## You are here

Homedefinite integral

## Primary tabs

# definite integral

The *definite integral* with respect to $x$ of some function $f(x)$ over the compact interval $[a,b]$ with $a<b$, the *interval of integration*, is
defined to be the “area under the graph of $f(x)$ with respect to $x$” (if $f(x)$ is negative, then you have a negative area). The numbers $a$ and $b$ are called *lower* and *upper limit* respectively. It is written as:

$\int_{a}^{b}f(x)\ dx.$ |

One way to find the value of the integral is to take a limit of an approximation technique as the precision increases to infinity.

For example, use a Riemann sum which approximates the area by dividing it into $n$ intervals of equal widths, and then calculating the area of rectangles with the width of the interval and height dependent on the function’s value in the interval. Let $R_{n}$ be this approximation, which can be written as

$R_{n}=\sum_{{i=1}}^{{n}}f(x_{i}^{*})\Delta x,$ |

where $x_{i}^{*}$ is some $x$ inside the $i^{{\rm th}}$ interval. This process is illustrated by figure 1.

Then, the integral would be

$\int_{a}^{b}f(x)\ dx=\lim_{{n\to\infty}}R_{n}=\lim_{{n\to\infty}}\sum_{{i=1}}^% {{n}}f(x_{i}^{*})\Delta x.$ |

This limit does not necessarily exist for every function $f$ and it may depend on the particular choice of the $x_{i}^{*}$. If all those limits coincide and are finite, then the integral exists. This is true in particular for continuous $f$.

Furthermore we define

$\int_{b}^{a}f(x)\ dx=-\int_{a}^{b}f(x)\ dx.$ |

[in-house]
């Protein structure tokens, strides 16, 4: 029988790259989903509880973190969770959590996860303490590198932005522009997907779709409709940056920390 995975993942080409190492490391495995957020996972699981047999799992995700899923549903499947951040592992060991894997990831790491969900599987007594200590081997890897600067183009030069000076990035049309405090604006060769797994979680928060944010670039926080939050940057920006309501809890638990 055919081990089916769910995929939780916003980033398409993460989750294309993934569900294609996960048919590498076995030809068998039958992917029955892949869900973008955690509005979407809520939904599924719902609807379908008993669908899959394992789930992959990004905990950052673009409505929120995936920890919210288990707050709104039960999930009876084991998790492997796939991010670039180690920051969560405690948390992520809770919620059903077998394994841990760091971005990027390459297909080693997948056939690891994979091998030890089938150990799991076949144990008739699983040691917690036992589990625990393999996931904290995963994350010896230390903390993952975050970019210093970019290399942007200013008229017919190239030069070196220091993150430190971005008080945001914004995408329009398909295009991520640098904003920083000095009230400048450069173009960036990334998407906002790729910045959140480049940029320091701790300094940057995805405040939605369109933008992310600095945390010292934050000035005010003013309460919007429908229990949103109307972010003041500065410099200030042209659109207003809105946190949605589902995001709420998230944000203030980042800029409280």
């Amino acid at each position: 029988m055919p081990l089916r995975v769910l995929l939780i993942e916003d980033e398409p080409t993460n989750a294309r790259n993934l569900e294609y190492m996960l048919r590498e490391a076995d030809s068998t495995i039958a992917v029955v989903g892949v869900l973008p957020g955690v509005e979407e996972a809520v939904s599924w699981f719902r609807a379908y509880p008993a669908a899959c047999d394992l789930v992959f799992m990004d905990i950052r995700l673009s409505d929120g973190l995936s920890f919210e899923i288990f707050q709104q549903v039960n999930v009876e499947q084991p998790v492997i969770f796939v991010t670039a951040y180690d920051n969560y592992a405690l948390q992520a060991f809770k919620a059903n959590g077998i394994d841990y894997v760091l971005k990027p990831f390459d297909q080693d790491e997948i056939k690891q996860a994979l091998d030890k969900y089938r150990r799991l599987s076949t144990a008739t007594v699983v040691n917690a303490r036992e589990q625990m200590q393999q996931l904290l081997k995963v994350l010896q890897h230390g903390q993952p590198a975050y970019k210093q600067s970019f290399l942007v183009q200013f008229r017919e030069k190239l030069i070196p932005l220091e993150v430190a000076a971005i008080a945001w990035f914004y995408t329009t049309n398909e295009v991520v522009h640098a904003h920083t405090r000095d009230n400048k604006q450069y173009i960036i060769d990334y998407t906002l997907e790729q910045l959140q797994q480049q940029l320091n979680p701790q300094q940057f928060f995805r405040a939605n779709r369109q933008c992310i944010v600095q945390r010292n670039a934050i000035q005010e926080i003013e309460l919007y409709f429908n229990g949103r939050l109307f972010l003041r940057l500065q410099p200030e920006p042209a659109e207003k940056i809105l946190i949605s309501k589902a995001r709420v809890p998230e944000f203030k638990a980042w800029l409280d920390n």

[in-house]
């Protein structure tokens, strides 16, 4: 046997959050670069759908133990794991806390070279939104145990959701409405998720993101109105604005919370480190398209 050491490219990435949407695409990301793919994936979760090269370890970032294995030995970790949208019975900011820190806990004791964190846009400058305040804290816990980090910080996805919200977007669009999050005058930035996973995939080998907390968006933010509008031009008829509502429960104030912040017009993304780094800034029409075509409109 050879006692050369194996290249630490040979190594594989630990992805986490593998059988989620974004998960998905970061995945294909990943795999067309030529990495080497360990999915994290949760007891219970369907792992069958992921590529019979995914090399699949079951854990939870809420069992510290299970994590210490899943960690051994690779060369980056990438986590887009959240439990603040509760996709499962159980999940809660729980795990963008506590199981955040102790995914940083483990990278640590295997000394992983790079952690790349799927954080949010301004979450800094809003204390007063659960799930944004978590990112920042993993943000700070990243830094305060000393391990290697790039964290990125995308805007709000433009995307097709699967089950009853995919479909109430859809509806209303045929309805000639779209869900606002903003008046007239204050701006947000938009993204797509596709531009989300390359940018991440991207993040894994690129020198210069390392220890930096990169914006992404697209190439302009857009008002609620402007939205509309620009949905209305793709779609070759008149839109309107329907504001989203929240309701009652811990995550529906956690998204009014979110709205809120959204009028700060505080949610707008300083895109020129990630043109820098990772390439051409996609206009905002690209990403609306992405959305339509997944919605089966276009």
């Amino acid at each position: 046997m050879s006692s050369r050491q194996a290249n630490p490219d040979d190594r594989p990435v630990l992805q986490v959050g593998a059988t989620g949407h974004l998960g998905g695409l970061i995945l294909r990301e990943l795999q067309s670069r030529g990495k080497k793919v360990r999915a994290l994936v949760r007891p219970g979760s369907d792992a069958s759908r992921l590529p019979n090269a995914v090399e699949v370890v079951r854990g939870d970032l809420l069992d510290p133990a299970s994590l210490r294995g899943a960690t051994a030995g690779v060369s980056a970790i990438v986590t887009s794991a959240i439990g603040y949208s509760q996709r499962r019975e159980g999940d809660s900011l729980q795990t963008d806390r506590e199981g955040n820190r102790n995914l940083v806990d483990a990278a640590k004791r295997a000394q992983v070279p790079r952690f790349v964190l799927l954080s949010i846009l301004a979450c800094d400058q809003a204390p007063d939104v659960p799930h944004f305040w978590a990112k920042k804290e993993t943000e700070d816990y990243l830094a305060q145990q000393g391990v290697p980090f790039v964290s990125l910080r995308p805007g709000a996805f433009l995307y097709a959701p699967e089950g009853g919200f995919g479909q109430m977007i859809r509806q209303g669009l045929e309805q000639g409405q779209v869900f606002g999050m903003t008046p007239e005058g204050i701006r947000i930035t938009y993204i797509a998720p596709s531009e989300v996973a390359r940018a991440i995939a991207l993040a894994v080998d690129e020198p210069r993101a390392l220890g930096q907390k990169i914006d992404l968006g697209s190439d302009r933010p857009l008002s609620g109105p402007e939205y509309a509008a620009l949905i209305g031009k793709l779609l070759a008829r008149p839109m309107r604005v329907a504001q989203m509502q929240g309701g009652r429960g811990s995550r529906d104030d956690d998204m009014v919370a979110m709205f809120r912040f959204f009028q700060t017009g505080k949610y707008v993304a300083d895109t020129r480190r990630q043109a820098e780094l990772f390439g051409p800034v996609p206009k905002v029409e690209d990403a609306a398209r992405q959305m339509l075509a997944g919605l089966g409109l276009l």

We can use this definition to arrive at some important properties of definite integrals ($a$, $b$, $c$ are constant with respect to $x$):

$\displaystyle\int_{a}^{b}(f(x)+g(x))\ dx$ | $\displaystyle=$ | $\displaystyle\int_{a}^{b}f(x)\ dx+\int_{a}^{b}g(x)\ dx;$ | ||

$\displaystyle\int_{a}^{b}(f(x)-g(x))\ dx$ | $\displaystyle=$ | $\displaystyle\int_{a}^{b}f(x)\ dx-\int_{a}^{b}g(x)\ dx;$ | ||

$\displaystyle\int_{a}^{b}f(x)\ dx$ | $\displaystyle=$ | $\displaystyle\int_{a}^{c}f(x)\ dx+\int_{c}^{b}f(x)\ dx;$ | ||

$\displaystyle\int_{a}^{b}cf(x)\ dx$ | $\displaystyle=$ | $\displaystyle c\int_{a}^{b}f(x)\ dx.$ |

There are other generalizations about integrals, but many require the fundamental theorem of calculus.

## Mathematics Subject Classification

26A06*no label found*

- Forums
- Planetary Bugs
- HS/Secondary
- University/Tertiary
- Graduate/Advanced
- Industry/Practice
- Research Topics
- LaTeX help
- Math Comptetitions
- Math History
- Math Humor
- PlanetMath Comments
- PlanetMath System Updates and News
- PlanetMath help
- PlanetMath.ORG
- Strategic Communications Development
- The Math Pub
- Testing messages (ignore)

- Other useful stuff
- Corrections

## Info

## Attached Articles

## Corrections

math mode by drini ✓

parentheses by pahio ✓

terms by pahio ✓

lower and upper limit by pahio ✓

## Comments

## Additional Reference

PlanetMath article: Non-Newtonian calculus.